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Extremity is the outermost environment. Beyond the limit looms the uncertain and the unknown. Extremity is also a boundary where what’s good enough today breaks down tomorrow. Future breakthroughs may still be possible, but researchers will have to take it to the limit to get there.
The Department of Energy last week announced the creation of 46 new Energy Frontier Research Centers, selected because they have unique perspectives at the leading edge of energy research. The centers can expect to be funded for five years at nearly $20 million apiece. Two of them will be hosted at Los Alamos National Laboratory.
One is the new Center for Advanced Solar Photophysics, seeking a way to multiply solar power with nano-crystal quantum dots. (See the Monitor, 5/3/09). It’s a complex idea, but the basic purpose, to get more electrons from each beam of light, is not so hard to grasp.
“This is more abstract,” said Michael Nastasi, director of the other researcher center. “This is more complex. It’s about materials under extreme environments.”
The project has to do with basic energy science rather than quick applications. Applications are 10 to 20 years out and may have potential for shielding fuel and waste forms in the next generation of nuclear power reactors designing structural materials down the road for transportation, energy and defense.
“This has nothing to do with where the rubber meets the road today,” Nastasi said.
Extreme environments include electromagnetic extremes and chemical extremes, but the LANL center’s two thrusts are directly related to irradiation and mechanical extremes.
A series of workshops sponsored by DOE in recent years developed five grand challenges underlying this new wave of energy research.
According to a project overview, the center on extreme environment-tolerant materials addresses two of them:
“How do we design and perfect atom and energy-efficient syntheses of revolutionary new forms of matter with tailored?” and “How do we characterize and control matter away – especially very far away – from equilibrium?”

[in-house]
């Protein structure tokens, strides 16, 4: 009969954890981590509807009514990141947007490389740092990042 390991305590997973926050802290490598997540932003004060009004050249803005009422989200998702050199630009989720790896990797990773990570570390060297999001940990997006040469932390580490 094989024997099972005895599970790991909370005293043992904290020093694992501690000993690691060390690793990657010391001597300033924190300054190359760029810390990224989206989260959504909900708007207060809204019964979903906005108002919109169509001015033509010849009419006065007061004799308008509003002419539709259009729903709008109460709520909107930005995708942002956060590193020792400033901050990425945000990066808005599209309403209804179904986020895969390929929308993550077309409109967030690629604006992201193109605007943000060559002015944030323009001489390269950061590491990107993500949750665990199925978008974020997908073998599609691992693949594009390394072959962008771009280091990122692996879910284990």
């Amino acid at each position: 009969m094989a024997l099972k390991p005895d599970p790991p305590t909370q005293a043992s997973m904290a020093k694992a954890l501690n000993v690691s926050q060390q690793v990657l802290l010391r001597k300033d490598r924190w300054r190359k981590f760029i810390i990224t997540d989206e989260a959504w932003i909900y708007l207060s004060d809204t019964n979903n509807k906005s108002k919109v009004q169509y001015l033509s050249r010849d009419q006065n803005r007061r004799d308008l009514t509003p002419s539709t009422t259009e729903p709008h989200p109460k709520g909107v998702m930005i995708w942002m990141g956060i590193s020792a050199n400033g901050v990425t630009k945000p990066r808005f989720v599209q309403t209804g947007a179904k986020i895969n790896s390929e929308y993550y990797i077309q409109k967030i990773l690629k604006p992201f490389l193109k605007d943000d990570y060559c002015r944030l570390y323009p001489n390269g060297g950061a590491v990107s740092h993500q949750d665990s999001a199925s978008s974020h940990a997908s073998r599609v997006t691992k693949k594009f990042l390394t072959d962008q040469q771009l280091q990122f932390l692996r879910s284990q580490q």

The best analogy for extreme environments, Nastasi said, are those involving nuclear fusion or fission and the materials under development are those that are expected to “live” in that environment.
The existing generation of nuclear power reactors are engineered with materials from the 1960’s and are described, in the report on “Basic Research Needs for Materials Under Extreme Environments.
While these materials have contributed to keeping the current fleet of power plants available above 90 percent of the time, they are “performing near their maximum temperature and dose limits,” the report noted.
“Whereas only incremental changes are likely to be needed for continued satisfactory operation of existing and planned “Generation III” fission reactors, large-scale transformational changes are needed to develop the suite of materials for proposed “Generation IV” fission reactors that involve dramatic increases in operating temperatures and radiation exposures to reactor structural components.”
To reach the next plateau, Nastasi has been involved in exploratory work at the Center for Integrated Nanotechnology at LANL, leveraging materials that have already shown a high tolerance to radiation damage and then using advanced modeling to understand what enabled these results to occur.
The work will be performed in collaboration with researchers at the Massachusetts Institute of Technology, Lawrence Livermore National Laboratory and the University of Illinois at Urbana-Champaign.
Beginning May 18, LANL’s Center for Non-Linear Studies will host a four-day conference on “Energy in the 21st Century” in Santa Fe. The conference will attract a number of players in the new global quest for secure and sustainable energy solutions.
LANL’s two EFRC directors will be making presentations.
Victor Klimov, director of the Center for Photophysics will speak on a day devoted to “solar energy harvesting,” and Nastasi will be one of the closers for the conference, addressing the final morning’s theme, “Path forward: resources, science and technologies.”
The great American rock band, the Eagles are not on the agenda, but the words to one of their songs may strike a useful note.
But the dreams I've seen lately
Keep on turning out and burning out
And turning out the same
So put me on a highway
And show me a sign
And take it to the limit one more time